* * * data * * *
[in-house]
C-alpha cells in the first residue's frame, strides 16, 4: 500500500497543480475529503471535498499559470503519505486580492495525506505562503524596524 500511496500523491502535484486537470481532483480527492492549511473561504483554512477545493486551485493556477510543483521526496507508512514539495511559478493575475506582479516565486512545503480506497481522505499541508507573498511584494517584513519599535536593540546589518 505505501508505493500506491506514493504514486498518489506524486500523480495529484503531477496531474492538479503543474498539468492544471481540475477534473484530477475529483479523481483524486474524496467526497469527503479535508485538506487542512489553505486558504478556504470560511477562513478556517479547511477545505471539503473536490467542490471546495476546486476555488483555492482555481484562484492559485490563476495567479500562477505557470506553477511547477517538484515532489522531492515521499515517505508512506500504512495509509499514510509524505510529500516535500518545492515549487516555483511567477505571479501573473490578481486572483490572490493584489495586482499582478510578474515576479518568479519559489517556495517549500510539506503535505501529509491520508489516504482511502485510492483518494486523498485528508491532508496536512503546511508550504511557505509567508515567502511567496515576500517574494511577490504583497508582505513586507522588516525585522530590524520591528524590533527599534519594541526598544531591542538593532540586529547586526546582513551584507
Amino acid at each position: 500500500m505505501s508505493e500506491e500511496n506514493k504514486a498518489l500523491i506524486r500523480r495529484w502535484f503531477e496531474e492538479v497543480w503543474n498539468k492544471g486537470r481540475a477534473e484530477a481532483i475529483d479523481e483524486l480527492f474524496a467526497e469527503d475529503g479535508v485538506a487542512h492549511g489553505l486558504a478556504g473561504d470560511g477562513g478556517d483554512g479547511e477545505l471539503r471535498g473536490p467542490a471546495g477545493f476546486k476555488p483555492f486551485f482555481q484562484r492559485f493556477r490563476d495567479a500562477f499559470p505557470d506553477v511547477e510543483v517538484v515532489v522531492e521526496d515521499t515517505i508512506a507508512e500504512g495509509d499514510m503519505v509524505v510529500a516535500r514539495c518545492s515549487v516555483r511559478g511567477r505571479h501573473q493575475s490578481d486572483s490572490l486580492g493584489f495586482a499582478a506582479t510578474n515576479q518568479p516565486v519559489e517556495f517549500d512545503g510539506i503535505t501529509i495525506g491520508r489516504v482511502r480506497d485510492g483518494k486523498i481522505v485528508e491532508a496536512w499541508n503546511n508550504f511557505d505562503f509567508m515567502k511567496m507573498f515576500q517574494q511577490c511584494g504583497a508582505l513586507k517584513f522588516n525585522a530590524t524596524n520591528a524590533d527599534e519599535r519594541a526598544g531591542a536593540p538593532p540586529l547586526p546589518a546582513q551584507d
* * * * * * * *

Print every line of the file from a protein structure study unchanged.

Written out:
[in-house]
C-alpha cells in the first residue's frame, strides 16, 4: 500500500497543480475529503471535498499559470503519505486580492495525506505562503524596524 500511496500523491502535484486537470481532483480527492492549511473561504483554512477545493486551485493556477510543483521526496507508512514539495511559478493575475506582479516565486512545503480506497481522505499541508507573498511584494517584513519599535536593540546589518 505505501508505493500506491506514493504514486498518489506524486500523480495529484503531477496531474492538479503543474498539468492544471481540475477534473484530477475529483479523481483524486474524496467526497469527503479535508485538506487542512489553505486558504478556504470560511477562513478556517479547511477545505471539503473536490467542490471546495476546486476555488483555492482555481484562484492559485490563476495567479500562477505557470506553477511547477517538484515532489522531492515521499515517505508512506500504512495509509499514510509524505510529500516535500518545492515549487516555483511567477505571479501573473490578481486572483490572490493584489495586482499582478510578474515576479518568479519559489517556495517549500510539506503535505501529509491520508489516504482511502485510492483518494486523498485528508491532508496536512503546511508550504511557505509567508515567502511567496515576500517574494511577490504583497508582505513586507522588516525585522530590524520591528524590533527599534519594541526598544531591542538593532540586529547586526546582513551584507
Amino acid at each position: 500500500m505505501s508505493e500506491e500511496n506514493k504514486a498518489l500523491i506524486r500523480r495529484w502535484f503531477e496531474e492538479v497543480w503543474n498539468k492544471g486537470r481540475a477534473e484530477a481532483i475529483d479523481e483524486l480527492f474524496a467526497e469527503d475529503g479535508v485538506a487542512h492549511g489553505l486558504a478556504g473561504d470560511g477562513g478556517d483554512g479547511e477545505l471539503r471535498g473536490p467542490a471546495g477545493f476546486k476555488p483555492f486551485f482555481q484562484r492559485f493556477r490563476d495567479a500562477f499559470p505557470d506553477v511547477e510543483v517538484v515532489v522531492e521526496d515521499t515517505i508512506a507508512e500504512g495509509d499514510m503519505v509524505v510529500a516535500r514539495c518545492s515549487v516555483r511559478g511567477r505571479h501573473q493575475s490578481d486572483s490572490l486580492g493584489f495586482a499582478a506582479t510578474n515576479q518568479p516565486v519559489e517556495f517549500d512545503g510539506i503535505t501529509i495525506g491520508r489516504v482511502r480506497d485510492g483518494k486523498i481522505v485528508e491532508a496536512w499541508n503546511n508550504f511557505d505562503f509567508m515567502k511567496m507573498f515576500q517574494q511577490c511584494g504583497a508582505l513586507k517584513f522588516n525585522a530590524t524596524n520591528a524590533d527599534e519599535r519594541a526598544g531591542a536593540p538593532p540586529l547586526p546589518a546582513q551584507d